QB: Brian Hoyer, Danny Etling

The Patriots drafted Jarrett Stidham with their other fourth round pick, thus giving him the second most roster security at the position after Tom Brady. Depending on which version of Stidham the Patriots get could be the difference between if Stidham succeeds Brady or is just another one of his well-known backups. The 2017 version of Stidham looks like a future NFL starter and certainly capable of manning a backup spot while Brady continues to set the NFL ablaze. It’s likely the Patriots carry three QBs to start the season as I believe Hoyer is the better option to back up Brady in Week 1 of 2019, but not necessarily Week 1 of 2020. The only way I see Hoyer getting shipped out of New England this year is if Stidham turns heads in Foxborough this summer.

DL: David Parry, Frank Herron

The Patriots picked up interior lineman Byron Cowart, although most fifth-round picks aren’t a lock to make the roster in Foxboro. Director of Player Personnel Nick Caserio talked about Cowart as more of an early-down run stopper, which is his likely role and something New England likes having with defensive tackles. Parry and Herron both signed future’s contracts with Parry bouncing around the league after a couple seasons in Indianapolis and Herron spending 2018 on the Patriots practice squad after signing as an UDFA last May. Those three players could be competing for the final roster spot on the defensive line.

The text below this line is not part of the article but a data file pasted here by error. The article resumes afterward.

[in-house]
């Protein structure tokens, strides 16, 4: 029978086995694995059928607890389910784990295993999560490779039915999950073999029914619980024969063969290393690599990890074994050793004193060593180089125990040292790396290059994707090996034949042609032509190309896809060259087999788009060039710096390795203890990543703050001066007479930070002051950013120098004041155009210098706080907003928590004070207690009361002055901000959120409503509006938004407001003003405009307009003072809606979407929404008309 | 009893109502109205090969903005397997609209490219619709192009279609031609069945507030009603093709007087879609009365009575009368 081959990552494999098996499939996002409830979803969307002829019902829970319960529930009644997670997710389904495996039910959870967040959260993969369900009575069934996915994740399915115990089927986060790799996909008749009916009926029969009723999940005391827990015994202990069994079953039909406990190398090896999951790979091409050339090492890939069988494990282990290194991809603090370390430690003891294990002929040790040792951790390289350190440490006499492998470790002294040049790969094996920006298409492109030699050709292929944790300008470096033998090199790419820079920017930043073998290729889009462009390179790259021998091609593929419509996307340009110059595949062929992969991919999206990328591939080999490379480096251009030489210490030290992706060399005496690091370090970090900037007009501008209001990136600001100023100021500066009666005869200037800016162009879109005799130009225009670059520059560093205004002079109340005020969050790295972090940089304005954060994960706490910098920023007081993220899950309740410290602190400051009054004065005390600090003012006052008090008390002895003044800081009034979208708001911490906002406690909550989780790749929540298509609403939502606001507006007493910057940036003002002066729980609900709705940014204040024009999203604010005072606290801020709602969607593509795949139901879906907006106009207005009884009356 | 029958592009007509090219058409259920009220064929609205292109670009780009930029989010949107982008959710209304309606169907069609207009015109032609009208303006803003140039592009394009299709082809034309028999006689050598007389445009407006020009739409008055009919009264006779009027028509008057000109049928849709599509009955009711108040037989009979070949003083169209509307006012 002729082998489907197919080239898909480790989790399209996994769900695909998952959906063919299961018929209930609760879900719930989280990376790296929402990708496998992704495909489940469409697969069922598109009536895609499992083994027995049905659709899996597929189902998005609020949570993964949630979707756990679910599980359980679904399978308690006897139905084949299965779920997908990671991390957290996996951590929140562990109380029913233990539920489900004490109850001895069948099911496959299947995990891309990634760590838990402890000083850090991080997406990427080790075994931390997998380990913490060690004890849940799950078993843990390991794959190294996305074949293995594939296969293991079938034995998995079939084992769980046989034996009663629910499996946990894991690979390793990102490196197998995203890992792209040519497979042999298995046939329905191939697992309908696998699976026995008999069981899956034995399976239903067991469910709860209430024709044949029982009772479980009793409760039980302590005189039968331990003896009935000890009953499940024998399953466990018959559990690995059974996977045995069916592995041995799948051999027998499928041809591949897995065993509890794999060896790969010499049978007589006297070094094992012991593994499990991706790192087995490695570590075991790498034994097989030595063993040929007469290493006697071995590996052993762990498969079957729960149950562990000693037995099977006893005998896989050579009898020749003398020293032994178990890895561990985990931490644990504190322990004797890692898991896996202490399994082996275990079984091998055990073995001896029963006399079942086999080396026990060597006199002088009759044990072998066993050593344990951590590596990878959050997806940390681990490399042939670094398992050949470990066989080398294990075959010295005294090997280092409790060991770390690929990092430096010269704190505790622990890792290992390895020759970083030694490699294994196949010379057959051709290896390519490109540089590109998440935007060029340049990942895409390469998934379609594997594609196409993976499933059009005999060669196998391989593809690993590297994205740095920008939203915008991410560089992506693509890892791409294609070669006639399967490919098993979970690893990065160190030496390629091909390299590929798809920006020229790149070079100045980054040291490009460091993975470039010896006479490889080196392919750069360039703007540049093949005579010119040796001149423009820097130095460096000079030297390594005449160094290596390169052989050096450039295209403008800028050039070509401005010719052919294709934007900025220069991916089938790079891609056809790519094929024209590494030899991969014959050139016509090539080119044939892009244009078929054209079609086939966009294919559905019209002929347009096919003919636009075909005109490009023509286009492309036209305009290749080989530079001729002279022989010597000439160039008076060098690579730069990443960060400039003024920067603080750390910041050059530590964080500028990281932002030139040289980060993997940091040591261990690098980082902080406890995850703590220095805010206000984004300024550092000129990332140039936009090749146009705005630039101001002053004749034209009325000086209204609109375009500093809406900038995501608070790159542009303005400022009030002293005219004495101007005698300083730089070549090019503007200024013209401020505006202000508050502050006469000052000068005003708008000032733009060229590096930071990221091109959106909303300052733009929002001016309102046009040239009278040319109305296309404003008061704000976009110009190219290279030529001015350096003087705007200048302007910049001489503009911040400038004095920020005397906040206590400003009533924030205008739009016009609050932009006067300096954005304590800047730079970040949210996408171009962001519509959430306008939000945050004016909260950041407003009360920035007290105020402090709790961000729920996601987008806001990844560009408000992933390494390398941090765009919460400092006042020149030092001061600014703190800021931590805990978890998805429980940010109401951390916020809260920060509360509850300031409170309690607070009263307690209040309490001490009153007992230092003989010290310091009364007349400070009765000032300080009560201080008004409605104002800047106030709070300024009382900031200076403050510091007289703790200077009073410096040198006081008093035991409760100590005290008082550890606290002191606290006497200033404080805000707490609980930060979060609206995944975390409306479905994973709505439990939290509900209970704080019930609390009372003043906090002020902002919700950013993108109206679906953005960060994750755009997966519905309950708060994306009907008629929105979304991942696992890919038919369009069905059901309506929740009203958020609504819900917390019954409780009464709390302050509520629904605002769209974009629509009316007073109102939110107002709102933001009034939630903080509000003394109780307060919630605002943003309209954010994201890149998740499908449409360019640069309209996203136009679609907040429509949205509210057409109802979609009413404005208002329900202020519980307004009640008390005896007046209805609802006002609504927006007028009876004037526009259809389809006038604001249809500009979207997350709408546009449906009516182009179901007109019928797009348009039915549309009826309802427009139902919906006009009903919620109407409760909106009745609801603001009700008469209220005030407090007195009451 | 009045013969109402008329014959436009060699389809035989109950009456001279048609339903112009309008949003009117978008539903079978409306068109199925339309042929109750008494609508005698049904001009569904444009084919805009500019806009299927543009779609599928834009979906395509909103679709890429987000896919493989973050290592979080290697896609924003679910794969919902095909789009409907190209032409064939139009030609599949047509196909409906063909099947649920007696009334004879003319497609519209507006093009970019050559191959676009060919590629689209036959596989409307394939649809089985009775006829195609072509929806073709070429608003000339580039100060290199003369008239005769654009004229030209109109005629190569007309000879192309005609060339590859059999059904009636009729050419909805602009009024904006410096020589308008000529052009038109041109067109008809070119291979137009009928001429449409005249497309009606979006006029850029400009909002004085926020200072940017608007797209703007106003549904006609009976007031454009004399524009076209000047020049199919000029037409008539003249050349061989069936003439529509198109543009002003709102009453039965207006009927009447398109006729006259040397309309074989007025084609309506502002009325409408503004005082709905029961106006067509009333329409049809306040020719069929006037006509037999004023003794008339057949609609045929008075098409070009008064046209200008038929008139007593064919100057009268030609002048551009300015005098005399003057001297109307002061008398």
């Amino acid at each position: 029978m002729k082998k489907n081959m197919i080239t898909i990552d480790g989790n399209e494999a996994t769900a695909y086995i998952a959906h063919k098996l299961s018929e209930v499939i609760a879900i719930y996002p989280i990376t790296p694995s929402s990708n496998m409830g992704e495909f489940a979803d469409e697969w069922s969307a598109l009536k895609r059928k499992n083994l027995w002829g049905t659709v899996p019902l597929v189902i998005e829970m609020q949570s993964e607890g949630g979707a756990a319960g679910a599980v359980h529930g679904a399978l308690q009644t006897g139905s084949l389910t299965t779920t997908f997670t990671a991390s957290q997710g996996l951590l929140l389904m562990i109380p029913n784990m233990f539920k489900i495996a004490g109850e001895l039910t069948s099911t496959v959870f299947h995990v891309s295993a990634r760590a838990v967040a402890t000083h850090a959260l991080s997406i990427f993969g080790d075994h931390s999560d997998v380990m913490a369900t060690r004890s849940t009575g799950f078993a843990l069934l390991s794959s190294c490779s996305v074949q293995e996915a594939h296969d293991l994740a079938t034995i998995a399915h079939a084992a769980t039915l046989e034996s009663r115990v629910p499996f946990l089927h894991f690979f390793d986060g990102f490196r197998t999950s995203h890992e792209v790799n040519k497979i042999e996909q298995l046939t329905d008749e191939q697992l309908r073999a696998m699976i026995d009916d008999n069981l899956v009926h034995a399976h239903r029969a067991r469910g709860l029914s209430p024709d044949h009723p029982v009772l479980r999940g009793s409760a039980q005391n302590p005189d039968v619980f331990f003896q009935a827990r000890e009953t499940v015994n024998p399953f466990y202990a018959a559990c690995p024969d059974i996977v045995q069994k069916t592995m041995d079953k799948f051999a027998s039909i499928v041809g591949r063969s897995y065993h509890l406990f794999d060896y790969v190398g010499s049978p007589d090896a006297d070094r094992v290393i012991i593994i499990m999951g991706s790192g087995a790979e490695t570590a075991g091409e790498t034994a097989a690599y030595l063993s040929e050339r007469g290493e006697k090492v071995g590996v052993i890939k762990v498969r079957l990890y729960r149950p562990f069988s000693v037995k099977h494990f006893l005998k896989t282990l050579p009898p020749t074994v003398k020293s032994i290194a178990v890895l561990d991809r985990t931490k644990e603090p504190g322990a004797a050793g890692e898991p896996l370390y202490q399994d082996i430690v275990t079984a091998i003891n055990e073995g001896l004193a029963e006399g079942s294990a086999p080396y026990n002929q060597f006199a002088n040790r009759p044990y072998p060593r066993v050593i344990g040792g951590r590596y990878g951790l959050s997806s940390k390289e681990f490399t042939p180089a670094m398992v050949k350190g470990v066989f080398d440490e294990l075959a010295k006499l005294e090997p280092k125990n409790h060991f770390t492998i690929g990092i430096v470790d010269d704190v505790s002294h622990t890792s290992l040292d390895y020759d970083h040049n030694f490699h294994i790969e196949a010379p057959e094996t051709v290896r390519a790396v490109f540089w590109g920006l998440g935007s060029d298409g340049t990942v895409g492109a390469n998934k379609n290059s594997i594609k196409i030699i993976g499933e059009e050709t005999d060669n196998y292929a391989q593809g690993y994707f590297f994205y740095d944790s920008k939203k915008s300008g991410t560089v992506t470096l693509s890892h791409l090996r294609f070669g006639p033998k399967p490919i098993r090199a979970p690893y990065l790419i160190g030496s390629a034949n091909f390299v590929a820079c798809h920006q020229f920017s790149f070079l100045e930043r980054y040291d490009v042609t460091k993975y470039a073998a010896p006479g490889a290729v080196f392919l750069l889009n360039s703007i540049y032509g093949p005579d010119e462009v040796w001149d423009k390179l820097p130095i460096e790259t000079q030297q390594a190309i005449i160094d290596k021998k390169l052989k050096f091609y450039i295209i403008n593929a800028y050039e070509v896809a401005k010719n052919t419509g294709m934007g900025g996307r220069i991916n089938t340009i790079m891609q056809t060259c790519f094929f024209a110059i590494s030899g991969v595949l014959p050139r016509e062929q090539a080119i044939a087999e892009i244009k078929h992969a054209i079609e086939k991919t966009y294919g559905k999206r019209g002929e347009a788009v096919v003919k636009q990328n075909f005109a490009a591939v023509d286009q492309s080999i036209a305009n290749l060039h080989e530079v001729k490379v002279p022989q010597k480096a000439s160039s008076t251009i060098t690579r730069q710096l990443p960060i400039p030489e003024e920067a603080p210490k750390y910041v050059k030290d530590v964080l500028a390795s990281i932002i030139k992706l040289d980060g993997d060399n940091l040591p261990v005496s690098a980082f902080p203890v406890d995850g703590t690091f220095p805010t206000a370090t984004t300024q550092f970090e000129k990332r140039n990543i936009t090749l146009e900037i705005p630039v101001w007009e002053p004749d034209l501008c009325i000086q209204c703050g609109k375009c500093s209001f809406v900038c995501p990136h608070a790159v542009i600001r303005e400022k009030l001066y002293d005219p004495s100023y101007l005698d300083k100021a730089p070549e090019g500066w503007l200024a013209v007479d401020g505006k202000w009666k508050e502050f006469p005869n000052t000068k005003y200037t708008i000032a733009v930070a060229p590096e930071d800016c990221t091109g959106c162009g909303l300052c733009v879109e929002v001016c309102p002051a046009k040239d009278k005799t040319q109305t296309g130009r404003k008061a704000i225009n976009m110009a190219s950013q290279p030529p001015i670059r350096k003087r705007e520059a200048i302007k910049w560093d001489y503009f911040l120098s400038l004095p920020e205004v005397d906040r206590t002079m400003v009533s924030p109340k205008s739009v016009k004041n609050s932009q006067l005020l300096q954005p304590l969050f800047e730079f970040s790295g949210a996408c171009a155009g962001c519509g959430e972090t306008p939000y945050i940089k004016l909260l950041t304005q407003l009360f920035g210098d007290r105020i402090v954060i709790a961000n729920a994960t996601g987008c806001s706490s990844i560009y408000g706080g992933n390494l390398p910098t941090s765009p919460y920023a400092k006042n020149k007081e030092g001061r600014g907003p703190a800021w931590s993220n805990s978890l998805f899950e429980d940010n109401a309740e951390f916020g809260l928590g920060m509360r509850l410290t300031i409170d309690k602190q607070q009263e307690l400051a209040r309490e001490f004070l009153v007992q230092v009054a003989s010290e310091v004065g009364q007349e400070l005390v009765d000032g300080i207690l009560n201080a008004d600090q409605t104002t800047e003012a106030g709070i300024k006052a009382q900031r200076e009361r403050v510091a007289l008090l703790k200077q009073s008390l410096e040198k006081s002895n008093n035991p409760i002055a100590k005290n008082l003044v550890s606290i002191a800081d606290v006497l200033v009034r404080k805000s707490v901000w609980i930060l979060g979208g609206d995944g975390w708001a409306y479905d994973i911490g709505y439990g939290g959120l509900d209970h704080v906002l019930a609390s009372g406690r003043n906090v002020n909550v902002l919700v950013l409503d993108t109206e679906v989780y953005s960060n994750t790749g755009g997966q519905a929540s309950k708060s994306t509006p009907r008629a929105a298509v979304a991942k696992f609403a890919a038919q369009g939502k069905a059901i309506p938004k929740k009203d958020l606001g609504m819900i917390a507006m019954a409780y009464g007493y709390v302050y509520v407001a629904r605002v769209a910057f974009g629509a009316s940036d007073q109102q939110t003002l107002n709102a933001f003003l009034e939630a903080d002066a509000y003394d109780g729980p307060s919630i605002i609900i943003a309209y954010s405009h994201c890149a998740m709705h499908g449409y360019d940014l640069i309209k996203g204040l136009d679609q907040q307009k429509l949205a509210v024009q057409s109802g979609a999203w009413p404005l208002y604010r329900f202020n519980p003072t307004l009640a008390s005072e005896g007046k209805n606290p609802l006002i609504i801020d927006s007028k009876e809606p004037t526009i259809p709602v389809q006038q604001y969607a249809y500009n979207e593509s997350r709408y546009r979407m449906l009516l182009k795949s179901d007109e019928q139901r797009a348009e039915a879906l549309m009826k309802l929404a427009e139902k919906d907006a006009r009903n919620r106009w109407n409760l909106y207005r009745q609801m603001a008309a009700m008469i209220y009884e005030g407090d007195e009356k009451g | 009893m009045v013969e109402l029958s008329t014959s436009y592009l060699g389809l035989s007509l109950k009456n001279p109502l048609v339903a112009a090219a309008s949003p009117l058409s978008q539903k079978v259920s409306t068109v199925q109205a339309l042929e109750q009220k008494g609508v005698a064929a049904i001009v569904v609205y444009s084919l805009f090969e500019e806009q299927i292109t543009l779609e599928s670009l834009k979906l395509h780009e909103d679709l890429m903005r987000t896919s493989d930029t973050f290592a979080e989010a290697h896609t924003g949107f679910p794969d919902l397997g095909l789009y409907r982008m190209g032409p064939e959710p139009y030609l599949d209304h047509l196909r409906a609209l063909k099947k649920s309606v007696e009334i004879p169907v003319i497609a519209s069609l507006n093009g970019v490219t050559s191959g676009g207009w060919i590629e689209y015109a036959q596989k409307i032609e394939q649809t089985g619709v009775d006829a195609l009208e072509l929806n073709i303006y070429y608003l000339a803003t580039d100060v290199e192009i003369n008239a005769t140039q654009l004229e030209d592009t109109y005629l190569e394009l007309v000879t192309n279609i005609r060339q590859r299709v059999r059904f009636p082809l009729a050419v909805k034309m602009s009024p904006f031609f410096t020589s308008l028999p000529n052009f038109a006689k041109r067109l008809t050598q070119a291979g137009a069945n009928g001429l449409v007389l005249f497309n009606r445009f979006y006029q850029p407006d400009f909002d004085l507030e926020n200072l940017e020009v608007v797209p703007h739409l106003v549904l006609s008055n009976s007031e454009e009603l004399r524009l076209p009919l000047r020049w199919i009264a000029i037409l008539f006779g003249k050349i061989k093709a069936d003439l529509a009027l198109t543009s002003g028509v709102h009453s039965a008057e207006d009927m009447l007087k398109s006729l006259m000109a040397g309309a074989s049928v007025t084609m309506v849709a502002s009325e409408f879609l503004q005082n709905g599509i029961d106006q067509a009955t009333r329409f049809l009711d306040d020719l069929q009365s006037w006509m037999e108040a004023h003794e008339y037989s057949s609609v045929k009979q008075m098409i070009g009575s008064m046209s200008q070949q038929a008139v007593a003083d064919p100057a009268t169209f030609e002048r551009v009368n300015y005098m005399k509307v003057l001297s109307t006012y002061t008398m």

Punter: Ryan Allen

Allen had a superb Super Bowl performance, which may be the only reason that Jake Bailey has to compete with the incumbent punter for a job this camp as opposed to the Patriots giving him the job right away. The Patriots drafting a punter in the fifth round should always serve notice to any team’s punter. Allen had his statistical worst season as a Patriot, with career worsts in net punting (39.5), the lowest inside-20/touchback ratio (21/5) since his rookie season and the highest punt return average allowed in his career (10.2 yards per punt return).

Jake Bailey, meanwhile, led NCAA punters in hang time and forced 42 fair catches in his last two seasons as Stanford’s punter, often pinning his opponents inside the 20. The Patriots punt coverage unit was less effective as Allen hasn’t been too great the last couple seasons, so getting a better punter will help the field position game.

How I see the roster coming out of the draft